[ncc-services-wg] Pre-PDP discussion: "All RIPE documents should be plain text"
Tore Anderson tore at fud.no
Fri Mar 15 22:01:23 CET 2013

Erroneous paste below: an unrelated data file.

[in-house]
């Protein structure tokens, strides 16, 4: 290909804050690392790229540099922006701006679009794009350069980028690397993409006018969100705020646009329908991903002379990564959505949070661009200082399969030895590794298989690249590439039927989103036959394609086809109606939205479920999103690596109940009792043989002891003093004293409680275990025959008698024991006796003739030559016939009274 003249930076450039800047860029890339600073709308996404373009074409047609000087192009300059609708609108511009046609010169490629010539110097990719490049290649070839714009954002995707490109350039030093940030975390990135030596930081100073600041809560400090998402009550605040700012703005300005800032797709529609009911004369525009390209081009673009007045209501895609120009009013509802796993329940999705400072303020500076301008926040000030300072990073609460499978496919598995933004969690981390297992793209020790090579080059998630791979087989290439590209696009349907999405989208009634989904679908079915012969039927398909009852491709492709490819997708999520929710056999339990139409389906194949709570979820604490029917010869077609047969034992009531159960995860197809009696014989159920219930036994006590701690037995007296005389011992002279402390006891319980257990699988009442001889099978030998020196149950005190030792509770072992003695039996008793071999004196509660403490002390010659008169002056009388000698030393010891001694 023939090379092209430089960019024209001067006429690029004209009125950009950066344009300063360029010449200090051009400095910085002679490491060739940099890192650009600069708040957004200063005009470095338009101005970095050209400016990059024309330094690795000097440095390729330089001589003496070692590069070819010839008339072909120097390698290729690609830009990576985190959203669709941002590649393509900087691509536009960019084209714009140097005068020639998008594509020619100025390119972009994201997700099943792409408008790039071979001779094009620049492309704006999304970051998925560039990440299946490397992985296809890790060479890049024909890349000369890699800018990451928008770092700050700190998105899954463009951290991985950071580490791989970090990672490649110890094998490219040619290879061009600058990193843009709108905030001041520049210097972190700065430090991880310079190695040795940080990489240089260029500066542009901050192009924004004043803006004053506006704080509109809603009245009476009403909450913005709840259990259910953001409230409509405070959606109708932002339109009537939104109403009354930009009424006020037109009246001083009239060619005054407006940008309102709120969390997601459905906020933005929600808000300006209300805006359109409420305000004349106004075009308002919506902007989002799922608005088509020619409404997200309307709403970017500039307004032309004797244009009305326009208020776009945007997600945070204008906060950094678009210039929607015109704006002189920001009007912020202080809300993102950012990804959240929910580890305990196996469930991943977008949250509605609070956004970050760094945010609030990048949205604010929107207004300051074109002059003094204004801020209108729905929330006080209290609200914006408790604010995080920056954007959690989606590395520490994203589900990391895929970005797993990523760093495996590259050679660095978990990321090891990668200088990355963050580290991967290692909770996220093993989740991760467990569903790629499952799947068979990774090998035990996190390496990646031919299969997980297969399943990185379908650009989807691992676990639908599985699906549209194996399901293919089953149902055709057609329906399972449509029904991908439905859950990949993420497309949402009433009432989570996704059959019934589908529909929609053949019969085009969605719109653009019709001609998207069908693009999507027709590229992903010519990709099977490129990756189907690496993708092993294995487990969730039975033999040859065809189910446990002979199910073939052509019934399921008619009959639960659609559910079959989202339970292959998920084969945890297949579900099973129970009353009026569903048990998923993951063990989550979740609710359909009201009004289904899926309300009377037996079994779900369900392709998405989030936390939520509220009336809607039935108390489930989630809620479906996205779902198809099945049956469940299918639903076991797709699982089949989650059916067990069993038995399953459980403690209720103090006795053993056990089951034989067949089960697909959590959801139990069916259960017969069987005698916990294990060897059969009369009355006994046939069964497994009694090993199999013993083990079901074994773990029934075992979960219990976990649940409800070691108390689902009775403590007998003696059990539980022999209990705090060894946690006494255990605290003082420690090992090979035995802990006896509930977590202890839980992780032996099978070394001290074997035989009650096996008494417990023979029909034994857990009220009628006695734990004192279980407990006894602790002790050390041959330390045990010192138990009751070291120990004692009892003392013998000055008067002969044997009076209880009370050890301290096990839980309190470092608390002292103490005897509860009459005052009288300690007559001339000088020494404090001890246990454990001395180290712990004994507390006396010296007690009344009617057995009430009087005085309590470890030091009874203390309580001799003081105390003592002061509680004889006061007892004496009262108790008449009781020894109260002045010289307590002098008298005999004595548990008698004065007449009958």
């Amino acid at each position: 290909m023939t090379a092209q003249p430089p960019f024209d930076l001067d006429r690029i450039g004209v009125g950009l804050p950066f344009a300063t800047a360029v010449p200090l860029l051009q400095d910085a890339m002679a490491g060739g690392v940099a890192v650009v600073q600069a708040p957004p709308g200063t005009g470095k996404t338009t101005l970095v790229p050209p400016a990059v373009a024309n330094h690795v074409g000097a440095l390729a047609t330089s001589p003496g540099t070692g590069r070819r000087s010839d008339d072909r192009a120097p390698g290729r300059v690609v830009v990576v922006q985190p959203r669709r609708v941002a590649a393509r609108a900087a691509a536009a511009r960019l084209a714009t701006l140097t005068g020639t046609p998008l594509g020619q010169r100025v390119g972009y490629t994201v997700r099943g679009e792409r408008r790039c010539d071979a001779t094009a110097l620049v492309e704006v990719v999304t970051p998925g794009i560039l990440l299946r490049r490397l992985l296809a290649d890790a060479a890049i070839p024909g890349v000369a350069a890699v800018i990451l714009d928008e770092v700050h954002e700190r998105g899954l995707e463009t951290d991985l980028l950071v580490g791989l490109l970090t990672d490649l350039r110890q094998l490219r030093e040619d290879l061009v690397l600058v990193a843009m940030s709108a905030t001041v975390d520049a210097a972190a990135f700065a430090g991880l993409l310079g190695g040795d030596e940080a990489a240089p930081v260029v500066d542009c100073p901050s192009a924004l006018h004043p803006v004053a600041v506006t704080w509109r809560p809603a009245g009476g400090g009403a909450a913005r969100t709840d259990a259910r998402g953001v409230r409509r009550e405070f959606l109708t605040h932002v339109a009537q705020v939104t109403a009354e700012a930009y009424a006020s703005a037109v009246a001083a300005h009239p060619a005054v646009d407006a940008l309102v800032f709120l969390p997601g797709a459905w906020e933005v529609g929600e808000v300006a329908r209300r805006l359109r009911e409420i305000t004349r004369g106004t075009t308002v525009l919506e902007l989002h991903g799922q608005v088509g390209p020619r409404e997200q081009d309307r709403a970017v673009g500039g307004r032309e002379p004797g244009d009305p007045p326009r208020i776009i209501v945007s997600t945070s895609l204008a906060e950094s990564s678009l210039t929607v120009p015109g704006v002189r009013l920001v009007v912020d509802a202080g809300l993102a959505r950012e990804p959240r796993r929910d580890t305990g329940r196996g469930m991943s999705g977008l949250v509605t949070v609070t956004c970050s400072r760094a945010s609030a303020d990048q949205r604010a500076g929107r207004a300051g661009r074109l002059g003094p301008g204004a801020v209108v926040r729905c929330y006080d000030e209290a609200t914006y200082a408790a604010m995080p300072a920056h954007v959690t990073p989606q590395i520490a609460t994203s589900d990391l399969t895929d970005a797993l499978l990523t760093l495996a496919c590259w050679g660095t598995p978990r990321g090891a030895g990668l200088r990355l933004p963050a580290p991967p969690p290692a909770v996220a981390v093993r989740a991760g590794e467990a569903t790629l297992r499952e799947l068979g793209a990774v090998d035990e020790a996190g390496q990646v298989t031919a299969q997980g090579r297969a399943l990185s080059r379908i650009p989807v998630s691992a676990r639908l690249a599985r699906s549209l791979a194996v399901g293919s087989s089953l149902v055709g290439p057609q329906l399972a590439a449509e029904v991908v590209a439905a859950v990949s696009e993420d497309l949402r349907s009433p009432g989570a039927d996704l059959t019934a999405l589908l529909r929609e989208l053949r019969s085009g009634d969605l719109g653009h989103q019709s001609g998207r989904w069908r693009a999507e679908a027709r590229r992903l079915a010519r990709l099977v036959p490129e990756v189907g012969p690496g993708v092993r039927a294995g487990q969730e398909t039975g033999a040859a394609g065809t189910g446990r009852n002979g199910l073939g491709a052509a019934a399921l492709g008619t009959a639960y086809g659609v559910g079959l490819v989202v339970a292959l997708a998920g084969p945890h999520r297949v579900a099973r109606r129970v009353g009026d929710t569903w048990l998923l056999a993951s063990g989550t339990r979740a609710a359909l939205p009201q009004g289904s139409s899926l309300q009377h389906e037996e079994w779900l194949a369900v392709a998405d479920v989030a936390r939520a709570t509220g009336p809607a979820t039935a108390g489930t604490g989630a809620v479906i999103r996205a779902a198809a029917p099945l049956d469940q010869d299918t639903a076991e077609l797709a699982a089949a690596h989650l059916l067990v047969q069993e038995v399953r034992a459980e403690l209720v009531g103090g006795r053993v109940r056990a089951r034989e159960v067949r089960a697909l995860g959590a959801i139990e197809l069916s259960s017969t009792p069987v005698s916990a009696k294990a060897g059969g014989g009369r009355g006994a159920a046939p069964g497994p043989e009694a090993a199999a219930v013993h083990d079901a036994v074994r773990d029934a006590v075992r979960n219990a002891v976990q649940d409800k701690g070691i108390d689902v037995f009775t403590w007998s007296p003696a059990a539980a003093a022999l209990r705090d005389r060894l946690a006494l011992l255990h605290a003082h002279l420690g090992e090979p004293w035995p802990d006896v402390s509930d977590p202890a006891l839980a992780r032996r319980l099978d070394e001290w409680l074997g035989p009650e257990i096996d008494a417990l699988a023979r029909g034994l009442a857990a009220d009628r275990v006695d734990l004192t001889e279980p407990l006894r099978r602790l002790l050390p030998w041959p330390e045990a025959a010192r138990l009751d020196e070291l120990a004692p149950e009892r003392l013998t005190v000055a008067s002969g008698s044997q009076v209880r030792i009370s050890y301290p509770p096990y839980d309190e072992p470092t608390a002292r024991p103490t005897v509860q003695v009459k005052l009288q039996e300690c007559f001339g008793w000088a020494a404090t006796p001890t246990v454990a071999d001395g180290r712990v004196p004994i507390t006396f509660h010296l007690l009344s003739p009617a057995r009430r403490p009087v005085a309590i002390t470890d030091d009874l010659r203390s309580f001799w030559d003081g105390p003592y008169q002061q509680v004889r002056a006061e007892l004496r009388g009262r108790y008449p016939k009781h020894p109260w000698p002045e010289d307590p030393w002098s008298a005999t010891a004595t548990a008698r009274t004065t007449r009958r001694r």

* Richard Hartmann > this is the first in a series of emails which I hope will advance into > PDPs and then updated policies. Some of them are closely related, but > I submit them individually so that if there are any hold-ups with a > specific one, the other ones can still progress. > > My first suggestion is: > > The canonical and binding format of all documents is plain text in > UTF-8 encoding. > If a document can not reasonably be stored as plain text, > PDF/A-1a will be used. > If any document exists in both plain text and PDF/A-1a, plain text is binding. > Any other form is considered non-binding as soon as a plain text or > PDF/A-1a variant exist. > All legacy documents which are still valid or relevant to current > policies will be transformed within a year of this proposal becoming > policy. > > The reasoning behind this should be obvious: Ensure that all documents > will be in the most simple-to-parse format now and forever. Having recently authored a rather intrusive policy proposal that touches a lot of text, I can only strongly agree with this. The pre-publication procedure appears to be to send complete versions of the proposed new policy document back and forth by e-mail (sometimes in different document formats), with no easy way to pinpoint exactly what has changed between the various versions. This makes the entire process needlessly time-consuming, and increases the risk that some typo or mistake accidentally sneaks into the proposal and makes it all through the PDP. So there should definitively be an authoritative, easy to collaborate on source format for all RIPE documents. Plain text is one obvious alternative, but would preclude text formatting and inclusion of figures, so a document such as ripe-500 can not be converted into plain text without loss of information. I do not like the idea of using PDF for documents like ripe-500 though. PDFs are hard to collaborate on; standard tools like diff cannot meaningfully represent the differences between two versions of a document. I would prefer something like HTML, where you could download an archive file containing the main policy text as a HTML file and any figure or image files referred to by it. I'd also suggest that a conventional 80-character line length limit would be used in the source format, as limiting the line length makes reading diffs easier. That doesn't mean the published document's web page cannot be reformatted to have longer lines of course (something that would happen automatically with HTML). -- Tore Anderson